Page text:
This short summary of Lewy Body Dementia was in a Johns Hopkins Health Alert recently. If you sign up to receive these health alerts, note that Johns Hopkins uses the email list to try to sell its publications, and the same alert can be sent out multiple times over a few-month period.
Accurate diagnosis of LBD is quite difficult. Of the brain donation
cases I’ve handled, LBD is found upon brain investigation less than half the time. Locally, the diagnostic accuracy rate is much higher! LBD commonly co-occurs with Alzheimer’s pathology and other pathologies, which makes an accurate diagnosis while the person is alive very difficult.
Talking About Lewy Body Dementia
Johns Hopkins Health Alert
Posted in Memory on January 21, 2013
Lewy body dementia is a form of dementia that accounts for 5 to 15 percent of all dementia cases. Lewy bodies — named for Frederick Lewy, the physician who first identified them in 1912 while working in the laboratory of Dr. Alois Alzheimer — are tiny spherical deposits of a protein called alpha-synuclein that are found in the brains of patients with Lewy body dementia. The presence of Lewy bodies throughout the brain disrupts the brain’s normal functioning.
There is considerable overlap between Lewy body dementia and two other disorders: Alzheimer’s disease and Parkinson’s disease. In Lewy body dementia, patients experience a loss of dopamine-producing nerve cells similar to that seen in Parkinson’s disease. They also lose acetylcholine-producing nerve cells, similar to what occurs in Alzheimer’s disease.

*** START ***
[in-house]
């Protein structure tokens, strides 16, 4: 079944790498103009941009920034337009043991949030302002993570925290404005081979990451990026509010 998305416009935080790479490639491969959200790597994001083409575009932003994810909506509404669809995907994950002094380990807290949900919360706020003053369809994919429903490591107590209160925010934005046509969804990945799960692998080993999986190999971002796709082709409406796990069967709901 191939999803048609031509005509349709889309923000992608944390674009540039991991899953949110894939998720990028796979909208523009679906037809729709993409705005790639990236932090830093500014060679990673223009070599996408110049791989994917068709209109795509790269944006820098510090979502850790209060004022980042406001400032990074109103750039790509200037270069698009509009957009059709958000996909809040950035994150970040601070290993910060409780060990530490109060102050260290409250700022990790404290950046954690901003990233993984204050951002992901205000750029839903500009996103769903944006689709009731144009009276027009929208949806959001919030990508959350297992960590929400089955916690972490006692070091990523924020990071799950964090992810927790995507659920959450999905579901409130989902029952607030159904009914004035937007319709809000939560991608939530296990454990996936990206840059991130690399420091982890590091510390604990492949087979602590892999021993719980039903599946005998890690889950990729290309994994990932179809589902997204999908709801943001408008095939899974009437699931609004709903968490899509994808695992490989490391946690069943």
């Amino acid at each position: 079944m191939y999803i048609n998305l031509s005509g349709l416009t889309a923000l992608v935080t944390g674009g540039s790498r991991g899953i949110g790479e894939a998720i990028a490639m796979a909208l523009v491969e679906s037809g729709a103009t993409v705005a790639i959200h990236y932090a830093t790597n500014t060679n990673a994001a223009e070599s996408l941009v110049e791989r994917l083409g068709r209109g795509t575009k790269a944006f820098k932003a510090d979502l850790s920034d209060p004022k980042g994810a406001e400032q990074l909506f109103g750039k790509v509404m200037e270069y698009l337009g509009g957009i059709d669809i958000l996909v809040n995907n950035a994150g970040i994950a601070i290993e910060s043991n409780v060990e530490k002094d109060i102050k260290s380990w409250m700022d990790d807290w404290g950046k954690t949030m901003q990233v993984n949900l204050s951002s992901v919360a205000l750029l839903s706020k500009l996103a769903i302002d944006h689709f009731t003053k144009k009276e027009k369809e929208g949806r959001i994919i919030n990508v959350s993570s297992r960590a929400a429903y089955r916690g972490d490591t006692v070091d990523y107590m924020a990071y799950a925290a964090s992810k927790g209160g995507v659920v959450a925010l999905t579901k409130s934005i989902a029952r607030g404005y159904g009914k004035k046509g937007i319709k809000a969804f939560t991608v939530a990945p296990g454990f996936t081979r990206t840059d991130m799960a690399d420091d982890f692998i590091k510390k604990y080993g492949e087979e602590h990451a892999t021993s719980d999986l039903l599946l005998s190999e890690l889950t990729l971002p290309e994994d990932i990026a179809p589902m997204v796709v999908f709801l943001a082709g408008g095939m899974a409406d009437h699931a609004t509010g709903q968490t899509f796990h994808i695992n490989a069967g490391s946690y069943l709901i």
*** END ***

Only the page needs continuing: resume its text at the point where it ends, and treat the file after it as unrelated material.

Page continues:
Patients with Lewy body dementia often experience cognitive problems associated with Alzheimer’s disease, such as memory loss, spatial impairment and language difficulties. They may also develop parkinsonian symptoms, such as muscle rigidity, a blank facial expression, soft voice, tremor, poor balance and gait disturbances. Some patients initially diagnosed with Parkinson’s disease later go on to develop a dementia that closely resembles Lewy body dementia.
Certain symptoms of Lewy body dementia help distinguish it from
Alzheimer’s disease and other forms of dementia. For example, unlike people with Alzheimer’s disease, Lewy body dementia patients often experience detailed and extremely vivid hallucinations early in the illness. People with Lewy body dementia also tend to show marked fluctuations in their cognitive functioning, often several times a day. In addition, they tend to fall asleep easily during the day and have restless, disturbed sleep with behavioral acting out.
Recognition of these symptoms leads to an accurate diagnosis of Lewy body dementia. A correct diagnosis is particularly important because the medical management of patients with Lewy body dementia presents special challenges. The drugs that are normally used can aggravate other problems and cause potentially serious adverse reactions. In particular, antipsychotic (neuroleptic) drugs can provoke dangerous side effects, including a return to psychosis, and must be used cautiously, if at all. In addition, levodopa, a drug normally used to treat parkinsonian symptoms, may worsen hallucinations, so its dosage needs to be carefully adjusted in patients with Lewy body dementia.